Federal Reserve Board announces final rule to establish SCCL for US BHCs and FBOs

Do you know your counterparty exposure?

On June 14, 2018, the Federal Reserve Board (FRB) unanimously voted to pass the final rule to establish single-counterparty credit limits (SCCL) for covered large US bank holding companies (BHCs) and foreign banking organizations (FBOs). The final rule, which aims to limit the amount of exposure that large banks can maintain with a single counterparty, is generally aligned with the proposed rule issued in March 2016.

June 21, 2018 | Financial services

The rule represents the first instance of the FRB applying the new enhanced prudential standard (EPS) thresholds to specific classes of institutions as prescribed in the recently passed regulatory relief legislation (S.2155, Economic Growth, Regulatory Reform, and Consumer Protection Act).1

Below are key takeaways from the final rule:

  • Regulatory relief legislation thresholds: Consistent with the regulatory relief legislation, the limits in the final rule will apply to all US GSIBs and US BHCs with consolidated assets of at least $250 billion in assets. FBOs with global consolidated assets of greater than $250 billion in assets will be subject to limits as will any of their intermediate holding company subsidiaries (IHCs) that have $50 billion or more in assets. The FRB will consider, at a future date, the extent to which EPS should apply to and be tailored for US BHCs and FBO parents with total consolidated assets between $100 billion and $250 billion. US BHCs and FBOs with less than $100 billion in consolidated assets are excluded from SCCL (Please see the applicability table below).
  • US BHCs: Consistent with the proposed rule, US BHCs will be limited to a credit exposure of no more than 25 percent of their Tier 1 capital to a single counterparty. US BHCs considered GSIBs also face a stricter 15 percent of their Tier 1 capital limit on their aggregate net credit exposure to another GSIB or to any nonbank financial company supervised by the FRB (“major counterparty”).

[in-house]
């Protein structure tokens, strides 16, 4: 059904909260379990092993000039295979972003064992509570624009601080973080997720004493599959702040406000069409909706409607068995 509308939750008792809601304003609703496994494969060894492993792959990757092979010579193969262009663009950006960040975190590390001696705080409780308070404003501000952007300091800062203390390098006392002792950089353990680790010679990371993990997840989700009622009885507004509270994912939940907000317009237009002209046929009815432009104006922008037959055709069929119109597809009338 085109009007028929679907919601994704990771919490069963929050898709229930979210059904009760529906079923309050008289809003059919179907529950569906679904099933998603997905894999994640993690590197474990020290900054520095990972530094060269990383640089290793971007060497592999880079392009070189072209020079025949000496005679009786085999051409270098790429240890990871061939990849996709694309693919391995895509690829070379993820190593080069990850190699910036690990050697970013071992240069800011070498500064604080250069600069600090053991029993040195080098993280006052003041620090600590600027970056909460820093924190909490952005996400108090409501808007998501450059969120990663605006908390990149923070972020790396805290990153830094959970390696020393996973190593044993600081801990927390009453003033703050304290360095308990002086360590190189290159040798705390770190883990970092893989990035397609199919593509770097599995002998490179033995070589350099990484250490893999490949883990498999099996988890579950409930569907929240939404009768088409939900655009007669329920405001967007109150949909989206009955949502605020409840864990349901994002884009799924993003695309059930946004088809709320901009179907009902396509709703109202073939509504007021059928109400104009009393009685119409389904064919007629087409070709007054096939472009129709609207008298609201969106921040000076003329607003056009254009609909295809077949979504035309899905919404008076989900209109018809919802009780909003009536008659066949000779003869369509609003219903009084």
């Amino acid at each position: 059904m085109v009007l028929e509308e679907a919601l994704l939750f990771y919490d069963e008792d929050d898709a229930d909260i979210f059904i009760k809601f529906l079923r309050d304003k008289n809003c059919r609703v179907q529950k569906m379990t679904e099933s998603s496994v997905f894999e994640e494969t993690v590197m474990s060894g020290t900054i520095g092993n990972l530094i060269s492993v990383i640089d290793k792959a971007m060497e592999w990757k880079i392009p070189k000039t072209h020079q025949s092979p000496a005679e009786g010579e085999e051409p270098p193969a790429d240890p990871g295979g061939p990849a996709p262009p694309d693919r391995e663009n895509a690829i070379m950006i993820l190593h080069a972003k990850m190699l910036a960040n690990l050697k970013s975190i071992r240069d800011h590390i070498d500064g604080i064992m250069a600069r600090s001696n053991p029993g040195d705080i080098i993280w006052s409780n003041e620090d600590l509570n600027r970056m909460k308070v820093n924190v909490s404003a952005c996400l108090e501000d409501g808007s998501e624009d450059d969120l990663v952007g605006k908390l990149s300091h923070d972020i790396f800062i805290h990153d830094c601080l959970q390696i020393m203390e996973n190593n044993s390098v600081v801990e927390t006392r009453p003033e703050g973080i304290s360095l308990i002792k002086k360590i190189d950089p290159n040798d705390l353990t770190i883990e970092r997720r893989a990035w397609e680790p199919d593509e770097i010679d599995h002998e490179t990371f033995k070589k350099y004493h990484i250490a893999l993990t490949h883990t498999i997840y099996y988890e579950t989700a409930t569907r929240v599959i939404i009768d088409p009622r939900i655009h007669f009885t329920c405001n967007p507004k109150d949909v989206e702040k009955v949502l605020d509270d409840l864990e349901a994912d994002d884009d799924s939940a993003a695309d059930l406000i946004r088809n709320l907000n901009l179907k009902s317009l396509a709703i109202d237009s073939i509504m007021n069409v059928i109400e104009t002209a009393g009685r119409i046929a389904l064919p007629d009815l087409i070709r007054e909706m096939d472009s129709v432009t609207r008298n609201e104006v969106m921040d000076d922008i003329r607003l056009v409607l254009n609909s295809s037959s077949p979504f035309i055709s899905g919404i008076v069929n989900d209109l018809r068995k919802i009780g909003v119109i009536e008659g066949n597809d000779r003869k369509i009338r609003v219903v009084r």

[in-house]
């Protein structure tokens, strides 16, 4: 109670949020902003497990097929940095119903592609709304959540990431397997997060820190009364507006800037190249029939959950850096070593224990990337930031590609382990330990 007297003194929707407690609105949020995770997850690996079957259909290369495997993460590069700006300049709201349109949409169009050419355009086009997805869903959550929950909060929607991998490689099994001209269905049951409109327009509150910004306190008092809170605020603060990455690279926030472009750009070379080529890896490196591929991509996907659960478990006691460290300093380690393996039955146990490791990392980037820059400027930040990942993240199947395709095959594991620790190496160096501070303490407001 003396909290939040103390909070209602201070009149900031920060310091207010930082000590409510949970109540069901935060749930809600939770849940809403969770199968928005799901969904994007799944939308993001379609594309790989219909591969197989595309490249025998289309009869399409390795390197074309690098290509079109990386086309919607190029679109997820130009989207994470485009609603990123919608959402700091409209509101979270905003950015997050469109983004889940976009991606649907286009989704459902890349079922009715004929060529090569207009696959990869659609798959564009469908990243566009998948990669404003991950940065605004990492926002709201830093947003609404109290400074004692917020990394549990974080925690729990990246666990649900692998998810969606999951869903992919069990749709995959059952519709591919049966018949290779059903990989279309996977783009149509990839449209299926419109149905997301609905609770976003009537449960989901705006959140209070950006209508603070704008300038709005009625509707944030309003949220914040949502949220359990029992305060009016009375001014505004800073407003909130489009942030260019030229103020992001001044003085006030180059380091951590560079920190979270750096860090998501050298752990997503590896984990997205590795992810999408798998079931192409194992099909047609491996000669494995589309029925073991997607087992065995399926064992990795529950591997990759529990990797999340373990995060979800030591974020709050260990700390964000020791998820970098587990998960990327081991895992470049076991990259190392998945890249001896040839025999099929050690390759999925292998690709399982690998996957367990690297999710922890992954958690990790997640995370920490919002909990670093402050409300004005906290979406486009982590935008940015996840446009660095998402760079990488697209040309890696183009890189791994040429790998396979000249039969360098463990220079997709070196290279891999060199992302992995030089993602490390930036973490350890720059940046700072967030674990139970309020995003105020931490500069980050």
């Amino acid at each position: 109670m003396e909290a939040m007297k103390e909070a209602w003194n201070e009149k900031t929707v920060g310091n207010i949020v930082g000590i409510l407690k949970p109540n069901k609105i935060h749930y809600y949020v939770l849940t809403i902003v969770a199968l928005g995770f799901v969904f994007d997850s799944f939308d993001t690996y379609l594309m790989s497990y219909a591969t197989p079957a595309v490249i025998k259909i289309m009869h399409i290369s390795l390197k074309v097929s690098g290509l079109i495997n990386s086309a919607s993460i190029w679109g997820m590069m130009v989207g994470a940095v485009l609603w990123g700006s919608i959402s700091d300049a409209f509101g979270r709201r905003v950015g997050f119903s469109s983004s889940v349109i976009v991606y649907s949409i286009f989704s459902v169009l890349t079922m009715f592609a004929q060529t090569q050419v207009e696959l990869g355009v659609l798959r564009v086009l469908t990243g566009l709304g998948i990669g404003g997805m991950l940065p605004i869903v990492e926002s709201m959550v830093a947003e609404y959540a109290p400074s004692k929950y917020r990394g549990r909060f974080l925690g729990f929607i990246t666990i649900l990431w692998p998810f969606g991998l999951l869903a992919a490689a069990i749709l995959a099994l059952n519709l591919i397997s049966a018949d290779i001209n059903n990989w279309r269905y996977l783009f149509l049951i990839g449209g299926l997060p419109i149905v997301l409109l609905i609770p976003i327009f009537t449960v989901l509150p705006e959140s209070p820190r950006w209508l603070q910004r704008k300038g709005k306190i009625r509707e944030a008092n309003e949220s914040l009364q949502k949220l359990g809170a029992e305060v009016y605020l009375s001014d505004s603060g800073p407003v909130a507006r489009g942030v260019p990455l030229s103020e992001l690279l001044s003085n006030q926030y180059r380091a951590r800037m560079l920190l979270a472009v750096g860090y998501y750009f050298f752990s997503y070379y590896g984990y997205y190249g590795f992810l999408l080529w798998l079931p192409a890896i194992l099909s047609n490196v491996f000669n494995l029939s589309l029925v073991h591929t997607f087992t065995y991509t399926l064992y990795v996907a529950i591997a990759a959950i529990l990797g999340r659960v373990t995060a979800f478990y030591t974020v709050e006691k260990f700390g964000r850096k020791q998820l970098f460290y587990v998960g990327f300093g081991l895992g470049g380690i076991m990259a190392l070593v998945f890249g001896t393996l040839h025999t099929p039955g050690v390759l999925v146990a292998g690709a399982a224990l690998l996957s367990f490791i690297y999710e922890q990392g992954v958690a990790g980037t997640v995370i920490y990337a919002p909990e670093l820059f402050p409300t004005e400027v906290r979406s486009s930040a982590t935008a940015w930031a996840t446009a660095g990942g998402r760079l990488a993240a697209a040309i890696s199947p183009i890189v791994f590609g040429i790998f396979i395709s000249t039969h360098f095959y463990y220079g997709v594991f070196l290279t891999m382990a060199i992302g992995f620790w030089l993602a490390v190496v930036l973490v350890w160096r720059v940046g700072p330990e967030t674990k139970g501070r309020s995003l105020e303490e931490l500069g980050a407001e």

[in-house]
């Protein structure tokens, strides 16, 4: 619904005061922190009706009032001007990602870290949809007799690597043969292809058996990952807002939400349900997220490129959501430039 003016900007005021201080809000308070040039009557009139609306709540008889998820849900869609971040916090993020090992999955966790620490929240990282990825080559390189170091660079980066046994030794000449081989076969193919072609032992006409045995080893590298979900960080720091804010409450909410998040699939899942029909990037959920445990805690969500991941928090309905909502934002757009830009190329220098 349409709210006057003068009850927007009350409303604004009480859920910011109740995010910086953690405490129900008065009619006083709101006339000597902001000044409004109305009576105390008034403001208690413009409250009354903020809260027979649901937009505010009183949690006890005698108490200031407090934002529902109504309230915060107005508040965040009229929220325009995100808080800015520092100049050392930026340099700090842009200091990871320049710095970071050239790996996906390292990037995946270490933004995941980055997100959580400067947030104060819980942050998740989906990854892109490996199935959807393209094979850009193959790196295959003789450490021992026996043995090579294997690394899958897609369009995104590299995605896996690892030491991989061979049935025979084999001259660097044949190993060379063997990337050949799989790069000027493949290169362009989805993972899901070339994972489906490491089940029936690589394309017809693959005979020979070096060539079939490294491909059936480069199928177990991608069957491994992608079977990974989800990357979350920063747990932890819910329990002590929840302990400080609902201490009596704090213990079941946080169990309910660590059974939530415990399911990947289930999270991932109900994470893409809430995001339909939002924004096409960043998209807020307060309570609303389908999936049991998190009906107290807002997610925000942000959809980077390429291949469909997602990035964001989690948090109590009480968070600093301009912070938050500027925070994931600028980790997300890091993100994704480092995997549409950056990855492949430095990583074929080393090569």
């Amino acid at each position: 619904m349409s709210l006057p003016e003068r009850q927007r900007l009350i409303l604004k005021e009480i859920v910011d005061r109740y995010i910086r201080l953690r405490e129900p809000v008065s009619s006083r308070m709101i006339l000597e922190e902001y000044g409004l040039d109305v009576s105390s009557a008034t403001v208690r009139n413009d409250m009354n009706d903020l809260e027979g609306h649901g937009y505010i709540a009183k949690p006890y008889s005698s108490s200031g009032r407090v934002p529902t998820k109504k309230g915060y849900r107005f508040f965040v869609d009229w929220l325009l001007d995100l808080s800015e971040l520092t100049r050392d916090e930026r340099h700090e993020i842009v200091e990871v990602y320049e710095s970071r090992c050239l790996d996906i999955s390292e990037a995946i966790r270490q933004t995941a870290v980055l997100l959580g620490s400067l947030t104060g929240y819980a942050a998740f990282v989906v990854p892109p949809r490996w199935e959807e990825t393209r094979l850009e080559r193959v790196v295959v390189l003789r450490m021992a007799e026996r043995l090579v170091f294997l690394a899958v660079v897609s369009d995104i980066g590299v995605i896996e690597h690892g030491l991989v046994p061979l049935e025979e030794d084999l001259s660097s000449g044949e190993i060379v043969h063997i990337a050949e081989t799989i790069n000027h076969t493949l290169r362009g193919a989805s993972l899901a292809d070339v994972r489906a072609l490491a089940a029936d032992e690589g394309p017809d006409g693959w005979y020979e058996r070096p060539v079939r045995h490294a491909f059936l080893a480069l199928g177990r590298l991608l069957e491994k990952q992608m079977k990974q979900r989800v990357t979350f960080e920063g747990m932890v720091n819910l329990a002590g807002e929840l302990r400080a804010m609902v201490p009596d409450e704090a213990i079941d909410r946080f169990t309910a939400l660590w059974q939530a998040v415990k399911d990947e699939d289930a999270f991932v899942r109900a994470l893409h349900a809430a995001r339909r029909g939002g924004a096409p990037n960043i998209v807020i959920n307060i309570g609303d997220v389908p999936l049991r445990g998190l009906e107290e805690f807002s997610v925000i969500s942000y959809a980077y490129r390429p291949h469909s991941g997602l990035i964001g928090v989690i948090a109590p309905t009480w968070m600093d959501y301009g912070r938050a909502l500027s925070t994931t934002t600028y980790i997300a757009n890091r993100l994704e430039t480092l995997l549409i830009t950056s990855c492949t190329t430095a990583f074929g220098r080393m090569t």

• FBOs: FBOs with more than $250 billion in total consolidated assets at the parent bank level will face a combined US operations (CUSO) limit to a single counterparty equal to 25 percent of the FBO’s Tier 1 capital. IHCs with total consolidated assets (CA) over $50 billion will face a limit for exposures to any counterparty equal to 25 percent of the IHC’s total capital, whereas IHCs with CA between $250 billion and $500 billion will be subject to a limit equal to 25 percent of the IHC’s Tier 1 capital. FBOs considered GSIBs and IHCs with CA greater than $500 billion will also be subject to a stricter limit equal to 15 percent of their respective Tier 1 capital for exposures to major counterparties. Exemption of application of standards at the CUSO level can be received by certifying that comparable standards are being applied by home country supervisors.
  • Focus on larger institutions: The rule reinforces the FRB’s practice of establishing heightened standards for domestic and foreign institutions with more than $250 billion in consolidated assets. It is worth noting that the originally proposed threshold criteria of $10 billion in foreign exposures has been dropped in the final rule.
  • Credit exposure calculation: The final rule will allow firms to use valuation approaches for certain derivatives and securities financing that have been approved for capital calculation purposes, generally leading to lower values.
  • Reporting form 2590: Reporting form FR 2590 will capture the credit exposures of a respondent organization to its top 50 counterparties on a quarterly basis.
  • Simplification of exposure limits application: The final rule reflects the principles of simplicity and transparency by defining the firms and counterparties that are scoped into the rule based on clear and well-understood accounting standards.